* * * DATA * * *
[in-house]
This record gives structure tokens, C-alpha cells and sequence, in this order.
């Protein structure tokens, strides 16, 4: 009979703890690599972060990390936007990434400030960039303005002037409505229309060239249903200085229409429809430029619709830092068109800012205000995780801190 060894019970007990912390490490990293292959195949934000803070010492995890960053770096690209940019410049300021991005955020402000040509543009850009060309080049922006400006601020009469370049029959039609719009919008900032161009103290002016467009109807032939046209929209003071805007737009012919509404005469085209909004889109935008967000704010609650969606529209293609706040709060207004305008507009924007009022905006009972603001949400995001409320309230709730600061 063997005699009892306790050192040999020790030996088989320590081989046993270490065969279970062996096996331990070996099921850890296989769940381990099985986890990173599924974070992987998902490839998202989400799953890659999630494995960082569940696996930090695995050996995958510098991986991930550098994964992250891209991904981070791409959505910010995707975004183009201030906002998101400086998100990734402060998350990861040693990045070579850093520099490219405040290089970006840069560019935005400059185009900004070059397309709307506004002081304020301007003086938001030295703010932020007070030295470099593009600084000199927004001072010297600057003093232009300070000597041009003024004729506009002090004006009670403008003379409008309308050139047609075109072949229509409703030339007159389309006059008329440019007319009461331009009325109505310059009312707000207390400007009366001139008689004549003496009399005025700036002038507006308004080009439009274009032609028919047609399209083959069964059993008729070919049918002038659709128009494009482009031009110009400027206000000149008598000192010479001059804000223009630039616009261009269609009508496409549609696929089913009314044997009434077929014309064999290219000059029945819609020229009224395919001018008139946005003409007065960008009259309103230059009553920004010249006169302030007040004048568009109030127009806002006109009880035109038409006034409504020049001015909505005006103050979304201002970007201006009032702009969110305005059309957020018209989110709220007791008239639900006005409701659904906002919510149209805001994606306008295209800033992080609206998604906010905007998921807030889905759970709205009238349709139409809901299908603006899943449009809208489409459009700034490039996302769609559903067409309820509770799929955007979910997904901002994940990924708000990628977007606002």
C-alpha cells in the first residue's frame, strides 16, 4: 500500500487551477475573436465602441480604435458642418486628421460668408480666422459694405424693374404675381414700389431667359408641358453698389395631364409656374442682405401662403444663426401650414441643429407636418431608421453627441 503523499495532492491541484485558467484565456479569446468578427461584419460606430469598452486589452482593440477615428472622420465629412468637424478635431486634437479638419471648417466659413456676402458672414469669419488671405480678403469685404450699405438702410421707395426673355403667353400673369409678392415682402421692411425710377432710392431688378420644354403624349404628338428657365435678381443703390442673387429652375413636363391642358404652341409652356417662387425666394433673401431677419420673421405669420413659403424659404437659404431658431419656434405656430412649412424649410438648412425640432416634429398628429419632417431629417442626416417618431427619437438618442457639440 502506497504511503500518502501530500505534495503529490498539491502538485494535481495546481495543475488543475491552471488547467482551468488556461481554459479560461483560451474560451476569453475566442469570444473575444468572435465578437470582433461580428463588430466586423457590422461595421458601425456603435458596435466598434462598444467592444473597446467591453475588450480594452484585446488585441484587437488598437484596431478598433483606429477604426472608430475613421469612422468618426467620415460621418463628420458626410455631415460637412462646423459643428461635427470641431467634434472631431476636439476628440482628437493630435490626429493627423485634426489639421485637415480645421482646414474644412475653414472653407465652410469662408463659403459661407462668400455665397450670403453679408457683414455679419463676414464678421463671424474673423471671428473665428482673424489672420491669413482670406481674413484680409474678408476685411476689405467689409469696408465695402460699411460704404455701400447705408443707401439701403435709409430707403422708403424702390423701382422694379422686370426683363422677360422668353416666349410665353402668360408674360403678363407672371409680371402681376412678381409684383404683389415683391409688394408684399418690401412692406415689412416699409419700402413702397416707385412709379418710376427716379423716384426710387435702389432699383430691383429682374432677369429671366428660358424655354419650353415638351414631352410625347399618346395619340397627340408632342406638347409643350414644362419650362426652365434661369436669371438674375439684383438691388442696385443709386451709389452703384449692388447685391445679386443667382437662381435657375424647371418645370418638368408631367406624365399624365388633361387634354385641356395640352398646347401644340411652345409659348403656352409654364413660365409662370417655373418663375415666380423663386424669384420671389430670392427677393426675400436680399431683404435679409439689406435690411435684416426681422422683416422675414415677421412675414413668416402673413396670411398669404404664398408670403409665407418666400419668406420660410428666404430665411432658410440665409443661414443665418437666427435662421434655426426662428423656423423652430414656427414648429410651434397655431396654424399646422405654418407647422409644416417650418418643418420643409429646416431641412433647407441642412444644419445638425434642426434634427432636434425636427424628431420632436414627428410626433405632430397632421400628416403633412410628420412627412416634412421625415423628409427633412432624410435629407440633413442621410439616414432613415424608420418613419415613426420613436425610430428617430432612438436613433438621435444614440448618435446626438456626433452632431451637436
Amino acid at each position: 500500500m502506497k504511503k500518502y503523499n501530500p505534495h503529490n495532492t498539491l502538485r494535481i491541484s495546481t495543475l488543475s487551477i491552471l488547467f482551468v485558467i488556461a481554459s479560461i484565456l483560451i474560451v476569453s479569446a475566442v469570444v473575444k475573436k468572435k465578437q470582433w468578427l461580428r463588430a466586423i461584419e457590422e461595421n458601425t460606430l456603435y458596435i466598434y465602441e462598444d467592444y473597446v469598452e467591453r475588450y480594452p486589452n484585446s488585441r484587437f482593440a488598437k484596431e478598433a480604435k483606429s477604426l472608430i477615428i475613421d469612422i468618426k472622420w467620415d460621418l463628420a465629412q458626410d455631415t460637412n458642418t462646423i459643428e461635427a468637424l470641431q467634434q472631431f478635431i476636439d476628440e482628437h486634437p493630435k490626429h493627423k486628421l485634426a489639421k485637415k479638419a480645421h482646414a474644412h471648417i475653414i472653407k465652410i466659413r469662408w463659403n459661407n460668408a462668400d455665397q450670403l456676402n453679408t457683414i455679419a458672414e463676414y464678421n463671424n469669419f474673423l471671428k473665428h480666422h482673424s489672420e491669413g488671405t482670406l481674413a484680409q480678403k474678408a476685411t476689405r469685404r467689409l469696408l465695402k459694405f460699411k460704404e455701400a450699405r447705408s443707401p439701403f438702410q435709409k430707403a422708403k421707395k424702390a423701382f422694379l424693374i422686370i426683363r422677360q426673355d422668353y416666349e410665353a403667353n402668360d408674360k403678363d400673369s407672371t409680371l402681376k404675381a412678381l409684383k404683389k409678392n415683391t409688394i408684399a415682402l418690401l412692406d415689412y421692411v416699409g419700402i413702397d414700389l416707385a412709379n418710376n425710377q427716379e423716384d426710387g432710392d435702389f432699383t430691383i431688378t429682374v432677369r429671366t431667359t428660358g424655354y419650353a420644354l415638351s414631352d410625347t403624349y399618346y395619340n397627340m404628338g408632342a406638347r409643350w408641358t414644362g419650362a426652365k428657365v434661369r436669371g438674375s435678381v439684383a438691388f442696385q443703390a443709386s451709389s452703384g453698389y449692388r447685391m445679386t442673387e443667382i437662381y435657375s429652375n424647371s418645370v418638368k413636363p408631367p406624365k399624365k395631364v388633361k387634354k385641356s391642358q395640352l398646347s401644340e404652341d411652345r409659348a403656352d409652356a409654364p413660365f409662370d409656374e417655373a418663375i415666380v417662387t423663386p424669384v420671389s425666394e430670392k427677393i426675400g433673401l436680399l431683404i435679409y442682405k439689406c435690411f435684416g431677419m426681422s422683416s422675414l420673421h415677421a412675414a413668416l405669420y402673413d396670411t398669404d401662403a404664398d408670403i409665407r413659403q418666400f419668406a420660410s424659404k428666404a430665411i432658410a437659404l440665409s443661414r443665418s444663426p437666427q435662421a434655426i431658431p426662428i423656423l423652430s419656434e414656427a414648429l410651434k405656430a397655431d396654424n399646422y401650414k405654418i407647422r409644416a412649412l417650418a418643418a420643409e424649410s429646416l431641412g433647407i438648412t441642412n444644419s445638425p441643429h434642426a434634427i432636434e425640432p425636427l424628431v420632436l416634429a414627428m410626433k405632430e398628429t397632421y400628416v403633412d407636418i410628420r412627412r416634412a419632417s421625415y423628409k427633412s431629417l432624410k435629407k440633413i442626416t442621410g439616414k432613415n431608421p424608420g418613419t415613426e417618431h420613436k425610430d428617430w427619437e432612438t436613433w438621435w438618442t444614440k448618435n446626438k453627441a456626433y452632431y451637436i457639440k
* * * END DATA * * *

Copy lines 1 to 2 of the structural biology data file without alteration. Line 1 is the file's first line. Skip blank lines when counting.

[in-house]
This record gives structure tokens, C-alpha cells and sequence, in this order.